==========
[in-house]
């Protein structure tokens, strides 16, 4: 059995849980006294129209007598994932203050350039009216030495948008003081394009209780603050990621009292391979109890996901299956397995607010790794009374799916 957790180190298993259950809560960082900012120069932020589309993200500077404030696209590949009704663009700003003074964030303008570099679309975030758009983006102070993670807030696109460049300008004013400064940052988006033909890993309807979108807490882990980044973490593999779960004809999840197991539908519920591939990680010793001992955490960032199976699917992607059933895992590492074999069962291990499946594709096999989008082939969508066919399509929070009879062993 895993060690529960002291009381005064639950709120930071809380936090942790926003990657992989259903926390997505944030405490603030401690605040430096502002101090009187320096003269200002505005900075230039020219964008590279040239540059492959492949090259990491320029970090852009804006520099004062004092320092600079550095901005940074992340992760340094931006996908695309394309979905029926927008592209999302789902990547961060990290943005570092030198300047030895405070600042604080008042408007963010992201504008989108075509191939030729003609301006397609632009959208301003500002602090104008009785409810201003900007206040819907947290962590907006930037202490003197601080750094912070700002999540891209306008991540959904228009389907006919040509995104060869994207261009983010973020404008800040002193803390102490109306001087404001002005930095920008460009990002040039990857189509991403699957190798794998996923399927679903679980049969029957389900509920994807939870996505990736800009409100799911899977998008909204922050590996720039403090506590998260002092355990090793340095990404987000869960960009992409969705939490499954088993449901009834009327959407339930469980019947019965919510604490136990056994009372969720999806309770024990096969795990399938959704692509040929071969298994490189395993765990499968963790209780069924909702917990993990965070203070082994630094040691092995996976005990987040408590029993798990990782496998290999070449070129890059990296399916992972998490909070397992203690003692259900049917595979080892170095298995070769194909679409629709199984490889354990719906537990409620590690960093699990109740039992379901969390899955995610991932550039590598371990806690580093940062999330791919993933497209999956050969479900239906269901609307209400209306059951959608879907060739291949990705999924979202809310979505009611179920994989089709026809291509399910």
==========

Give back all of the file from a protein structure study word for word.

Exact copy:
[in-house]
């Protein structure tokens, strides 16, 4: 059995849980006294129209007598994932203050350039009216030495948008003081394009209780603050990621009292391979109890996901299956397995607010790794009374799916 957790180190298993259950809560960082900012120069932020589309993200500077404030696209590949009704663009700003003074964030303008570099679309975030758009983006102070993670807030696109460049300008004013400064940052988006033909890993309807979108807490882990980044973490593999779960004809999840197991539908519920591939990680010793001992955490960032199976699917992607059933895992590492074999069962291990499946594709096999989008082939969508066919399509929070009879062993 895993060690529960002291009381005064639950709120930071809380936090942790926003990657992989259903926390997505944030405490603030401690605040430096502002101090009187320096003269200002505005900075230039020219964008590279040239540059492959492949090259990491320029970090852009804006520099004062004092320092600079550095901005940074992340992760340094931006996908695309394309979905029926927008592209999302789902990547961060990290943005570092030198300047030895405070600042604080008042408007963010992201504008989108075509191939030729003609301006397609632009959208301003500002602090104008009785409810201003900007206040819907947290962590907006930037202490003197601080750094912070700002999540891209306008991540959904228009389907006919040509995104060869994207261009983010973020404008800040002193803390102490109306001087404001002005930095920008460009990002040039990857189509991403699957190798794998996923399927679903679980049969029957389900509920994807939870996505990736800009409100799911899977998008909204922050590996720039403090506590998260002092355990090793340095990404987000869960960009992409969705939490499954088993449901009834009327959407339930469980019947019965919510604490136990056994009372969720999806309770024990096969795990399938959704692509040929071969298994490189395993765990499968963790209780069924909702917990993990965070203070082994630094040691092995996976005990987040408590029993798990990782496998290999070449070129890059990296399916992972998490909070397992203690003692259900049917595979080892170095298995070769194909679409629709199984490889354990719906537990409620590690960093699990109740039992379901969390899955995610991932550039590598371990806690580093940062999330791919993933497209999956050969479900239906269901609307209400209306059951959608879907060739291949990705999924979202809310979505009611179920994989089709026809291509399910």